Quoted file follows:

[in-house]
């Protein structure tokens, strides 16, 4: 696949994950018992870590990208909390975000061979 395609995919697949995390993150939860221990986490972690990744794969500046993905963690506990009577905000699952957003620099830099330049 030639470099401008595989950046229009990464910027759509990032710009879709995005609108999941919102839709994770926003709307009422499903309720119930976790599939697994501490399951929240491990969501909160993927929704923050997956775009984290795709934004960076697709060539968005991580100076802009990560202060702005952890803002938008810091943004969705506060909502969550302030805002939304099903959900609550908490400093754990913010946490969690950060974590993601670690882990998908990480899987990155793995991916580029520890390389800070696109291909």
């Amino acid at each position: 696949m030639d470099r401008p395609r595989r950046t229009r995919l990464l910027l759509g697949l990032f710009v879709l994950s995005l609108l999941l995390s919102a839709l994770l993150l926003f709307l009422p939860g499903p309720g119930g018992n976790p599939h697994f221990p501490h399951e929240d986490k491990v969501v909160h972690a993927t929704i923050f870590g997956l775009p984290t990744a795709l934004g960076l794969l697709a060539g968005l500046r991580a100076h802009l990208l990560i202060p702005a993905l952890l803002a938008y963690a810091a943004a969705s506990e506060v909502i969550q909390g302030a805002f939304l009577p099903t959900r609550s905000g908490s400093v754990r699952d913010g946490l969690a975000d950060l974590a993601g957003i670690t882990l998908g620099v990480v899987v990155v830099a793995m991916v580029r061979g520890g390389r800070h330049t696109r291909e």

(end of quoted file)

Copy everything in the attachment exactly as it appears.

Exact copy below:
[in-house]
């Protein structure tokens, strides 16, 4: 696949994950018992870590990208909390975000061979 395609995919697949995390993150939860221990986490972690990744794969500046993905963690506990009577905000699952957003620099830099330049 030639470099401008595989950046229009990464910027759509990032710009879709995005609108999941919102839709994770926003709307009422499903309720119930976790599939697994501490399951929240491990969501909160993927929704923050997956775009984290795709934004960076697709060539968005991580100076802009990560202060702005952890803002938008810091943004969705506060909502969550302030805002939304099903959900609550908490400093754990913010946490969690950060974590993601670690882990998908990480899987990155793995991916580029520890390389800070696109291909």
């Amino acid at each position: 696949m030639d470099r401008p395609r595989r950046t229009r995919l990464l910027l759509g697949l990032f710009v879709l994950s995005l609108l999941l995390s919102a839709l994770l993150l926003f709307l009422p939860g499903p309720g119930g018992n976790p599939h697994f221990p501490h399951e929240d986490k491990v969501v909160h972690a993927t929704i923050f870590g997956l775009p984290t990744a795709l934004g960076l794969l697709a060539g968005l500046r991580a100076h802009l990208l990560i202060p702005a993905l952890l803002a938008y963690a810091a943004a969705s506990e506060v909502i969550q909390g302030a805002f939304l009577p099903t959900r609550s905000g908490s400093v754990r699952d913010g946490l969690a975000d950060l974590a993601g957003i670690t882990l998908g620099v990480v899987v990155v830099a793995m991916v580029r061979g520890g390389r800070h330049t696109r291909e």